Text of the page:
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    Bucks County rematch: Murphy vs. Fitzpatrick

    The traditionally Republican district has had a Democrat in Congress for four years. But the many Patrick Murphy unseated in 2006 thinks this is his year to return to Washington.

    Next week some Pennsylvania voters will get to choose between two candidates, again. In the battle for the Eighth Congressional District in Bucks County, Democrat Patrick Murphy is trying to fend off Republican Mike Fitzpatrick. He’s the same man Murphy beat in a tight election, four years ago.
    On a recent beautiful fall day, Mike Fitzpatrick supporters gathered under a large white tent surrounded by trees covered in red and gold leaves, at a concrete business in Fairless Hills.

    Penrose Hallowell has been backing Fitzpatrick since he served as Bucks County Commissioner and pushed to preserve farmland and open space. Hallowell hopes Fitzpatrick will be just one piece of a greater change: he’s also supporting Republican candidates in the gubernatorial and US senate races.

    “My family’s an old Quaker family – been here 300 years – and we believe in opportunity and freedom and I see the opportunities for young people to get into business like farming, like I am, so limited and we don’t need government to take things over. We want to have some independence.”

    Hallowell and others came to hear from another Fitzpatrick-backer: New Jersey Governor Chris Christie.

    “None of us want to wake up on November 3rd and see that Mike lost by this much, and that you still have Congressman Murphy. You don’t want that! You don’t want to wake-up and realize: we were one vote short of firing Nancy Pelosi.”

    After the event, Fitzpatrick picked up where Christie left off, in tying his opponent to Democrats in D-C.

    “I have an economic development plan to put people back to work that includes a smaller government, that permits the private enterprise – private sector – to employ more people. Patrick Murphy wants larger government that spends more and taxes more, that passes bills like ObamaCare – that crushes small businesses.”

    The Eighth District race is also up for debate at a cozier location a few miles away. Inside a senior center in Bristol, some older voters are discussing the race.

    Levittown resident Eleanor Guerriero, a Murphy volunteer, slides up to a table where a 90 year old Republican and a 95 year old Democrat are chatting. Guerriero gives her pitch for Murphy.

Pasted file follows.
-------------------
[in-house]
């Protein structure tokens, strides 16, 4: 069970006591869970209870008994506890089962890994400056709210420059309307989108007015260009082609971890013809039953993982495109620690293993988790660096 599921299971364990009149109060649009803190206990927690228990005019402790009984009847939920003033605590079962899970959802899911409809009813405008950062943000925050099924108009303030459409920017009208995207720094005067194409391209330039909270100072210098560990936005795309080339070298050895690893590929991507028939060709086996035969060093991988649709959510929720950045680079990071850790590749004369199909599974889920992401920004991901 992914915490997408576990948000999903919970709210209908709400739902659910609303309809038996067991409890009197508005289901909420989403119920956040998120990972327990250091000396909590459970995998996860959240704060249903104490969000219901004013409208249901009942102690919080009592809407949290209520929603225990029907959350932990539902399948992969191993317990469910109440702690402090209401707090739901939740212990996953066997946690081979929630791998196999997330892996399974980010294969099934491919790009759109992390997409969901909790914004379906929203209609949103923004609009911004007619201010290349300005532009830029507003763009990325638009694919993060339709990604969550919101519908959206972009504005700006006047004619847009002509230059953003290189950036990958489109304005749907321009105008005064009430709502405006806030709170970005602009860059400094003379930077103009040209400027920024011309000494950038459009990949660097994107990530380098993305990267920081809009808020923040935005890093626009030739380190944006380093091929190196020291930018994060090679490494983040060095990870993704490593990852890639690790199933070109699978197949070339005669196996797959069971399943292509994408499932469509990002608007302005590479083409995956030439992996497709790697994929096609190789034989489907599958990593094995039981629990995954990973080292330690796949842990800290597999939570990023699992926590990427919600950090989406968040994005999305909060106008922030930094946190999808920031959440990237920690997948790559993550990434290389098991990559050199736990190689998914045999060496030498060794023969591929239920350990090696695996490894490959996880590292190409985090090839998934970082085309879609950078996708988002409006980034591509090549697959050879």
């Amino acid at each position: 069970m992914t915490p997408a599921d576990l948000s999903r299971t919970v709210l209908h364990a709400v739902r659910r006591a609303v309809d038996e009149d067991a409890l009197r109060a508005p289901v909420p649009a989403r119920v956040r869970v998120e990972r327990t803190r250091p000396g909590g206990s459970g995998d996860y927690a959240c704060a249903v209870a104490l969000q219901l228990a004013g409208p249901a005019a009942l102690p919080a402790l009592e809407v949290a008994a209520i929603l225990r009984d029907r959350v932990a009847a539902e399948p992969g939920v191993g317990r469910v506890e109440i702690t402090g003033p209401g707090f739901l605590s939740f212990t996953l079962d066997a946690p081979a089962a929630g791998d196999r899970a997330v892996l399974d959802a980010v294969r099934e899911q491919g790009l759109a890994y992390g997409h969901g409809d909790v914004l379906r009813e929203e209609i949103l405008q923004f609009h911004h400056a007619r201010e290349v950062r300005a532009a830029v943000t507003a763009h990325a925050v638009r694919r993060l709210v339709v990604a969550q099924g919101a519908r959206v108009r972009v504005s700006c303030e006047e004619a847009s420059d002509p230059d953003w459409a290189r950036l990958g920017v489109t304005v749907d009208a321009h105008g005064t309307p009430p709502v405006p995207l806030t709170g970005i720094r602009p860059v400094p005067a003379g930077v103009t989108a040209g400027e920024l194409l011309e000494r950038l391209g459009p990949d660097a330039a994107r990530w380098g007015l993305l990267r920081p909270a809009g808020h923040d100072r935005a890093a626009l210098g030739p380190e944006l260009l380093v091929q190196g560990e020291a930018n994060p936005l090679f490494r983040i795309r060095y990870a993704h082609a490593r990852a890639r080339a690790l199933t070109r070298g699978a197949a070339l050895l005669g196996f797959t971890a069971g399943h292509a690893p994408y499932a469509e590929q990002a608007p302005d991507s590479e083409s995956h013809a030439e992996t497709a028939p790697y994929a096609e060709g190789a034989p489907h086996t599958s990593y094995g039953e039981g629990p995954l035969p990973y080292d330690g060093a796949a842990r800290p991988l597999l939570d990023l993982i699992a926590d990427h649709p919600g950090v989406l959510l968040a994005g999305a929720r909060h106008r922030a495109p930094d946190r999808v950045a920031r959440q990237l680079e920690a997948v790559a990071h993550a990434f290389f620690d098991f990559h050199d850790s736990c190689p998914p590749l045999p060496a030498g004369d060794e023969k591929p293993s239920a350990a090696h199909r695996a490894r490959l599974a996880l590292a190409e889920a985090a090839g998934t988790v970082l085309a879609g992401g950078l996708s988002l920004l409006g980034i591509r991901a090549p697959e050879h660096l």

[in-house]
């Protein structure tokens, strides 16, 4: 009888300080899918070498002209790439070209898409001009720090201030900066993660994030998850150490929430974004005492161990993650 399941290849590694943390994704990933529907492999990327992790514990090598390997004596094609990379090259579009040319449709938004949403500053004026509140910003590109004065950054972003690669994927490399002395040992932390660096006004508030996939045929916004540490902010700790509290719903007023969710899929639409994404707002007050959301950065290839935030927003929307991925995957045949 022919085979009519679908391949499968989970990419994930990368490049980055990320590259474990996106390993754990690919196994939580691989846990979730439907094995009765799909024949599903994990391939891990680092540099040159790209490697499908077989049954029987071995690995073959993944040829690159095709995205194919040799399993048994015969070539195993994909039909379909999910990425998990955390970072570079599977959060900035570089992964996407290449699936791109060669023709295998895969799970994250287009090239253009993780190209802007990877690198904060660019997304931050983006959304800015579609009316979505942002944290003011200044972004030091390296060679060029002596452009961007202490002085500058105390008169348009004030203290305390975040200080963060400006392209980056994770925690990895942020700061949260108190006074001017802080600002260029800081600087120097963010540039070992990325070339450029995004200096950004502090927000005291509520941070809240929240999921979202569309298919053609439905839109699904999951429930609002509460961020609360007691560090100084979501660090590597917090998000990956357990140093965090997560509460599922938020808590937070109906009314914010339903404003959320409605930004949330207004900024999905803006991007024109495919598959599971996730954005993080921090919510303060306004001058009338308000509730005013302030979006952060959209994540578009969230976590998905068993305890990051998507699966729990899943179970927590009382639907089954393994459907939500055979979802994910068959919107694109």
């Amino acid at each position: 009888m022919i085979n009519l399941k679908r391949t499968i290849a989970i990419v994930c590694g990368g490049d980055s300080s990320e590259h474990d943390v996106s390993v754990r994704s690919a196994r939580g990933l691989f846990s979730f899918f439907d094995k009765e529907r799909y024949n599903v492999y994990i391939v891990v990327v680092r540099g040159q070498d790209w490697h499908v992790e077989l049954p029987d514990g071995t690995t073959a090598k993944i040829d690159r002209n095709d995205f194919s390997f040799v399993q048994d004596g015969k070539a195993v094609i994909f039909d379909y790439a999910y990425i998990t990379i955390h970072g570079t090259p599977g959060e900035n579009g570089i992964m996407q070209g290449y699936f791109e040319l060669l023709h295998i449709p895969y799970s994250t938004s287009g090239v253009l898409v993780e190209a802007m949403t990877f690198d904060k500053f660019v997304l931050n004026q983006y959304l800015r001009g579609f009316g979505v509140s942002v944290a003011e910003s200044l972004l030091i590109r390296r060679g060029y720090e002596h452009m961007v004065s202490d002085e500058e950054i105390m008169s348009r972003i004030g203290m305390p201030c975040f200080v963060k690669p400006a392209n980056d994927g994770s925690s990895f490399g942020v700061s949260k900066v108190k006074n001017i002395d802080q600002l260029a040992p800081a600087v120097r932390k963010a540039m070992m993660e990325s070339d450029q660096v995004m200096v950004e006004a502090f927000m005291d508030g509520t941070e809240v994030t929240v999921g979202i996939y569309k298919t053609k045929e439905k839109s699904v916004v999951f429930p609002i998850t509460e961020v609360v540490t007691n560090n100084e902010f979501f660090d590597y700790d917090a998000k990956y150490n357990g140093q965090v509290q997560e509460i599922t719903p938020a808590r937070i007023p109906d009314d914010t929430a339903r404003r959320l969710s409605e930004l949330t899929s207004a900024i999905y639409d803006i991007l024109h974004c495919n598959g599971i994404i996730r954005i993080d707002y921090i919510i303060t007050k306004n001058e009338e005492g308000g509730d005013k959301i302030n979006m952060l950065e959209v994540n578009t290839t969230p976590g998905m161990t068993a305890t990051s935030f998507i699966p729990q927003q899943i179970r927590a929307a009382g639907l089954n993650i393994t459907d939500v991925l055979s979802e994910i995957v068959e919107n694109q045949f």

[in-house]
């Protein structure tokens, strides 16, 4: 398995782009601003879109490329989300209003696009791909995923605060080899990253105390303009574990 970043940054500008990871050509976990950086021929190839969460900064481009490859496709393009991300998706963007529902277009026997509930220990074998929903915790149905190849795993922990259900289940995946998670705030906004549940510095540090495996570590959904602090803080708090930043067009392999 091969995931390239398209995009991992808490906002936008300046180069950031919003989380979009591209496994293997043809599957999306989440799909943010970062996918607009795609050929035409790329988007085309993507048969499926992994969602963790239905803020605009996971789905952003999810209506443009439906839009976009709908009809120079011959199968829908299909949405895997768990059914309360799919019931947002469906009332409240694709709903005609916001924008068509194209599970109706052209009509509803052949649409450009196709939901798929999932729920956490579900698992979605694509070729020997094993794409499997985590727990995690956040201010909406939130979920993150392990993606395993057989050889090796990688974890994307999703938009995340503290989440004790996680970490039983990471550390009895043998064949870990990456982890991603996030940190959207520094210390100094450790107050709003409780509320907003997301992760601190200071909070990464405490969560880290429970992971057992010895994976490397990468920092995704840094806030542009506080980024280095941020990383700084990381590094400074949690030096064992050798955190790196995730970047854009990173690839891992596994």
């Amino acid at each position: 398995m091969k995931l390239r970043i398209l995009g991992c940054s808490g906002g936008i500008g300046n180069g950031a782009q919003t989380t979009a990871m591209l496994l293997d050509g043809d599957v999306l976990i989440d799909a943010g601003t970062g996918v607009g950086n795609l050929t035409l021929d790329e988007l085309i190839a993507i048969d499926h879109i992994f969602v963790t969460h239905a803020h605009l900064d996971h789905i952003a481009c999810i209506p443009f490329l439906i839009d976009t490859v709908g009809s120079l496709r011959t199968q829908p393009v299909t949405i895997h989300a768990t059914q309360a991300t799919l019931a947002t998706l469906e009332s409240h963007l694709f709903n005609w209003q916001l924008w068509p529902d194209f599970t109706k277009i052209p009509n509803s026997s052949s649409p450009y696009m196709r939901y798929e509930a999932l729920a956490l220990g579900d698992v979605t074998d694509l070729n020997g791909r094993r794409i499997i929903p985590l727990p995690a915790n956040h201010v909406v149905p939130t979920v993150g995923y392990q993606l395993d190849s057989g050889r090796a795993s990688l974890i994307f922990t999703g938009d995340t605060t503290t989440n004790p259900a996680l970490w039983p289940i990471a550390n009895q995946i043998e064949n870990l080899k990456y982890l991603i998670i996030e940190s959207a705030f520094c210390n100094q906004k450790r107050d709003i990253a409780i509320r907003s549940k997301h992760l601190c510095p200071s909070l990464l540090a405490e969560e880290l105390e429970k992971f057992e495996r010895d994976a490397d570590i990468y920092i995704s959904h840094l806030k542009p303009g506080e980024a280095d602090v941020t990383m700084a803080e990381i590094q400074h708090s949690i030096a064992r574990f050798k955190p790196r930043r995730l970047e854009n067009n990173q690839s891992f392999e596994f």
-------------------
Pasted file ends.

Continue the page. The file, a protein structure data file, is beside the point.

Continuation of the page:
“He’s going to preserve our social security with every breath. I know he’s going to do that. He does care about the next generation. We’re okay. We’re not going to be in any jeopardy. But your children and your grandchildren are going to be in trouble if this Social Security went down the tubes like Wall Street went down. We don’t want it privatized, we want it the way it is.”

    Guerriero says Fitzpatrick wasn’t a bad leader at all, but she was drawn to Murphy because of his stance against the Iraq war.

    Ninety year old Republican Florence Dear keeps pointing out how tough things are now, with the Democrats in power.

    “There’s a Democrat in there now. What’s he doin for you? Everybody’s out of work. They’re sending all the work overseas!”

    Patrick Murphy certainly hopes 8th District voters don’t just cast ballots along party lines. The incumbent knows he needs the support of more than just Democrats.

    “Most moderate Republicans realize the Republican party left them, they didn’t leave the Republican party. And the Republican party with Bush, and Fitzpatrick, and Christine O’Donnell is not the Republican party that represents them and their values.”

    And while Fitzpatrick emphasizes Murphy’s support for President Obama’s policies, Murphy doesn’t hesitate to drop the name of another President.

    “When they outsourced jobs – which has hurt Bucks County – when we lost 5298 jobs because of bad trade deals that Bush and Fitzpatrick supported when they were in charge, that has hurt middle class families, that has hurt Republicans. They see it and they don’t want to go back to the same failed Bush-Fitzpatrick economic policies that brought us into this ditch to begin with.”

    The polls predict another tight election.

    When Murphy beat Fitzpatrick four years ago, the Democrat ran against both President Bush and Congressman Fitzpatrick in a good year for Democrats. This election is shaping up to be a mirror image. It could take until late on election night before voters know if a Republican wave has returned Mike Fitzpatrick to Congress.

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